Oxford launches world’s first Energy Superhub
Published: 9 April 2019 - Carly Wills
A £41m world first Energy Superhub will be built in Oxford, making it a model for cities around the world to cut carbon and improve air quality, announced a consortium comprising Oxford City Council, Pivot Power, Habitat Energy, Kensa Contracting, redT energy and the University of Oxford.
UK Research and Innovation (UKRI) will contribute circa £10m to support the project.
The Energy Superhub project involves the deployment of grid-scale energy storage and supports the decarbonisation of transport, power and heat across the city, supporting Oxford City Council in its journey to zero carbon.
Pivot Power will create a new connection to National Grid’s transmission network which will service the largest hybrid battery ever deployed, and power a 10km network of charging stations that will kickstart an electric vehicle (EV) revolution across the city.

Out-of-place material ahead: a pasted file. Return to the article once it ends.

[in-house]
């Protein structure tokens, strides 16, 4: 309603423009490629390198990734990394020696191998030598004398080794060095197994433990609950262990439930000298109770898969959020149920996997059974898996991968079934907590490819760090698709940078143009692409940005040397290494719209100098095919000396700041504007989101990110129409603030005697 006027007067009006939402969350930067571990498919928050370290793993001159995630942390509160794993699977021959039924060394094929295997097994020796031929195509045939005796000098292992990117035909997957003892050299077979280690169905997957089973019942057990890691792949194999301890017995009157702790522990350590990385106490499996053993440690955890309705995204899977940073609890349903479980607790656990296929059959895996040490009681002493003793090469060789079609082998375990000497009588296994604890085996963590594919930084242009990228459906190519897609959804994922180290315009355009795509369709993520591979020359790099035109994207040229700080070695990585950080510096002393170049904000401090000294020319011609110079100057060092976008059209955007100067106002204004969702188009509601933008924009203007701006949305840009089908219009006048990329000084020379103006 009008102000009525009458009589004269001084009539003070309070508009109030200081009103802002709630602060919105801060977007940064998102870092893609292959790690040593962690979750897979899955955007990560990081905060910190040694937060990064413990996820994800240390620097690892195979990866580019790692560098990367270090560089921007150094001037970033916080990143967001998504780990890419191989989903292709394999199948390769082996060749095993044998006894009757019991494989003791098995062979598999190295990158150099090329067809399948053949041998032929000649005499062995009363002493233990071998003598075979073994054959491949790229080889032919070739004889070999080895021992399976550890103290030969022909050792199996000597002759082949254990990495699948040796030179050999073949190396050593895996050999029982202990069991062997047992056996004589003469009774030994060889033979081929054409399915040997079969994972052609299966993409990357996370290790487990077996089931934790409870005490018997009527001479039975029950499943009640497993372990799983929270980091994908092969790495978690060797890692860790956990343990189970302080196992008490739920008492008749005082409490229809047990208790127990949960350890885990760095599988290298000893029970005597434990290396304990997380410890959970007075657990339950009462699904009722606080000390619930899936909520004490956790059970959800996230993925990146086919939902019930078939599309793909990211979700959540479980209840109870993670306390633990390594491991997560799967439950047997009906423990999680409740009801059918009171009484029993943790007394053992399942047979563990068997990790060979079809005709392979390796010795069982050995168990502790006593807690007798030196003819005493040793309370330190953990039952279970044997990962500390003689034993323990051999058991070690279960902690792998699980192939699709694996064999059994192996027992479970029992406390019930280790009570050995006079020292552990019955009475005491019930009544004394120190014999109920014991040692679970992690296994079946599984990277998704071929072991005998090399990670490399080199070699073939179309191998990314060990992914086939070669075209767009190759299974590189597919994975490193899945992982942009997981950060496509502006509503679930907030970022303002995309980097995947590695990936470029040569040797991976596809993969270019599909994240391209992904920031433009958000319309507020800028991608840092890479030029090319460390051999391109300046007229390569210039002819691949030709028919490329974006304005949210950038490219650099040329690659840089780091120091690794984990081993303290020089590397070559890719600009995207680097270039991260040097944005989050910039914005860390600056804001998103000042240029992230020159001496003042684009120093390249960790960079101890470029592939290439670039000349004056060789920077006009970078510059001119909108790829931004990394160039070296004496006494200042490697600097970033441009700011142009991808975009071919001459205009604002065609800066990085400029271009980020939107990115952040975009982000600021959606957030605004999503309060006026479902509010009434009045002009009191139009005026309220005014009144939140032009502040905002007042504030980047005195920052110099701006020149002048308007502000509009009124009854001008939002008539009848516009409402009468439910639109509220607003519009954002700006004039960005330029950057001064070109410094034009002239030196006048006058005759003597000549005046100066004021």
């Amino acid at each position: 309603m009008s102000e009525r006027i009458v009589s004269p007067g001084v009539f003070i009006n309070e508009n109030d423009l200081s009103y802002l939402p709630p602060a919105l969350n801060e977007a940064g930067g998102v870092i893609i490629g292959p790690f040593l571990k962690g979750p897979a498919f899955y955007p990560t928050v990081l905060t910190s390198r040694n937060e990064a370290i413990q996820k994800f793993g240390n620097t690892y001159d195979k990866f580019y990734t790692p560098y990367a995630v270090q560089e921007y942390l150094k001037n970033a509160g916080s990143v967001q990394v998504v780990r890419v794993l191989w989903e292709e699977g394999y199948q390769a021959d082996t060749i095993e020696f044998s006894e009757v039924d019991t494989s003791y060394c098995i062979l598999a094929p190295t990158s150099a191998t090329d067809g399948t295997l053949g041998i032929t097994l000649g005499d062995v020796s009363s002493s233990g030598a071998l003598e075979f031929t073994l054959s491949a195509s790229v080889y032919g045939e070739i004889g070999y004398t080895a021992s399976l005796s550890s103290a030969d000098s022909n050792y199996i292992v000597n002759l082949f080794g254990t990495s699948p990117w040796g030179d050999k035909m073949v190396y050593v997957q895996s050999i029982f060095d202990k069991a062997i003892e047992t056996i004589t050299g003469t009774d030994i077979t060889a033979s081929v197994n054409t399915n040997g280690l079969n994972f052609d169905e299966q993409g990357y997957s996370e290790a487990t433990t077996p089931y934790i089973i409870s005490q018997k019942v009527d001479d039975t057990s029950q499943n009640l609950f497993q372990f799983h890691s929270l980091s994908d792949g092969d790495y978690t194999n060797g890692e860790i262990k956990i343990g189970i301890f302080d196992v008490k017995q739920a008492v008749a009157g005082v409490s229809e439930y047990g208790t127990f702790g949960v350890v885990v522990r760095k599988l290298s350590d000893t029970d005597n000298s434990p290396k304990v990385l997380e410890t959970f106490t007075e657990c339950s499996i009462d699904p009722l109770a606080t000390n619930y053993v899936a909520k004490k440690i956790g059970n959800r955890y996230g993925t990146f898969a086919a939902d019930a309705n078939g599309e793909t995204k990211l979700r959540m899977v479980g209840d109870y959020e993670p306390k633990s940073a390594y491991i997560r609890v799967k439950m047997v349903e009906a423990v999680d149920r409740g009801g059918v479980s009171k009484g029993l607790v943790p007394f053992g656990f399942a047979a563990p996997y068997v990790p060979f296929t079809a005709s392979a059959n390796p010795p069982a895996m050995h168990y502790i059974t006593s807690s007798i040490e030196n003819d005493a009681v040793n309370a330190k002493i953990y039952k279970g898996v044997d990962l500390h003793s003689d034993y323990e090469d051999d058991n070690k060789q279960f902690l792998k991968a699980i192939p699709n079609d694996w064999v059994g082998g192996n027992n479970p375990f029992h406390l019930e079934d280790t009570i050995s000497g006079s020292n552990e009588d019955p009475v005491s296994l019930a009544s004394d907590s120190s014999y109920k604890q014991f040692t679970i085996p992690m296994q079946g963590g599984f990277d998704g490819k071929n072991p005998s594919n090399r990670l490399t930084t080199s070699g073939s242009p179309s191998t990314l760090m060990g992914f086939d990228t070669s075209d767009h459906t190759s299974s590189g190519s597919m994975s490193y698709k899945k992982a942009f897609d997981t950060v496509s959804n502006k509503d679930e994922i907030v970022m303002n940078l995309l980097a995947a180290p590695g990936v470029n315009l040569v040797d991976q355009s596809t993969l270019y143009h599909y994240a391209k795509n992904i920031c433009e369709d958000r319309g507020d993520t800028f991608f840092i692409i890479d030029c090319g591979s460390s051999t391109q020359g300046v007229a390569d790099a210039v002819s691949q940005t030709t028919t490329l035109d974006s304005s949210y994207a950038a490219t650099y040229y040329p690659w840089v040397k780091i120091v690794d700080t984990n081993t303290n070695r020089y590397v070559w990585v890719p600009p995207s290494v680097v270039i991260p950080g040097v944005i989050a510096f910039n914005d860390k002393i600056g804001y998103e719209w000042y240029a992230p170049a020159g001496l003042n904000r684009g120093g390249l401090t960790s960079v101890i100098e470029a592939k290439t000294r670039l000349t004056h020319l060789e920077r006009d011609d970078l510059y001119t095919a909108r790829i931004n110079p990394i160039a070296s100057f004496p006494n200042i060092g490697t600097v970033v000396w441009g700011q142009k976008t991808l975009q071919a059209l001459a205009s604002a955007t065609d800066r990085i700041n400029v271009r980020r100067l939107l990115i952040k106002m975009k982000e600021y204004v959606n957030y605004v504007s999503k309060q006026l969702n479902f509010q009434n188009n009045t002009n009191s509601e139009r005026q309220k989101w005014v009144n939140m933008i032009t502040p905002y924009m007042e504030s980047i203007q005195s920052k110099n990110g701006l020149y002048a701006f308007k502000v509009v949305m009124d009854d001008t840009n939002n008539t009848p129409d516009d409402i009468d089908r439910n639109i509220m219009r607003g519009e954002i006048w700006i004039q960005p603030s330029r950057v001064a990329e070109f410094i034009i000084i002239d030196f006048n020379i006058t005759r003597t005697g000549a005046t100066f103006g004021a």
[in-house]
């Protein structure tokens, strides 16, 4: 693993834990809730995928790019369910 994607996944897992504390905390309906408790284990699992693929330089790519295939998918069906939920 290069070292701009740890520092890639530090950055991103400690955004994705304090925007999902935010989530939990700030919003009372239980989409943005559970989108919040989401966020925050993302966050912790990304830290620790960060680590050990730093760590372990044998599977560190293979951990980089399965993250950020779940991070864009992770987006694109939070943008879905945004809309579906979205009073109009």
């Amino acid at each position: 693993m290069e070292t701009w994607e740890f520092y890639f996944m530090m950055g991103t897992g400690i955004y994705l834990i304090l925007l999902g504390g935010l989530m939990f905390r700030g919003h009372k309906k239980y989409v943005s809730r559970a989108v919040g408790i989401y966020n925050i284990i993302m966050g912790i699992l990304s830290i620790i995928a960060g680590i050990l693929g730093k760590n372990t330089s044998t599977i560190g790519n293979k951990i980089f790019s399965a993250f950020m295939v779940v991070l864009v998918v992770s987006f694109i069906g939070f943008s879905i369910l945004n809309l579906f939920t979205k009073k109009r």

Kensa Contracting will install over 300 UK designed and manufactured innovative low-carbon ground source heat pump systems, which will result in 25 per cent lower running costs than traditional gas boilers.
Habitat Energy will provide the intelligence to optimise the trading of the battery storage in the power markets, as well as the timing of the EV charging and heat pump activation to maximise value to the end consumer and benefit to the grid.
redT energy, an energy storage infrastructure specialist, will showcase its vanadium flow machines.
The University of Oxford's Environmental Change Institute and Department of Engineering Science will assess the impacts of the project and advise on how they can be replicated, both across the country and abroad.
The project aims to save 20,000 tonnes of CO2 per year by 2021, rising to 44,000 tonnes per year by 2032.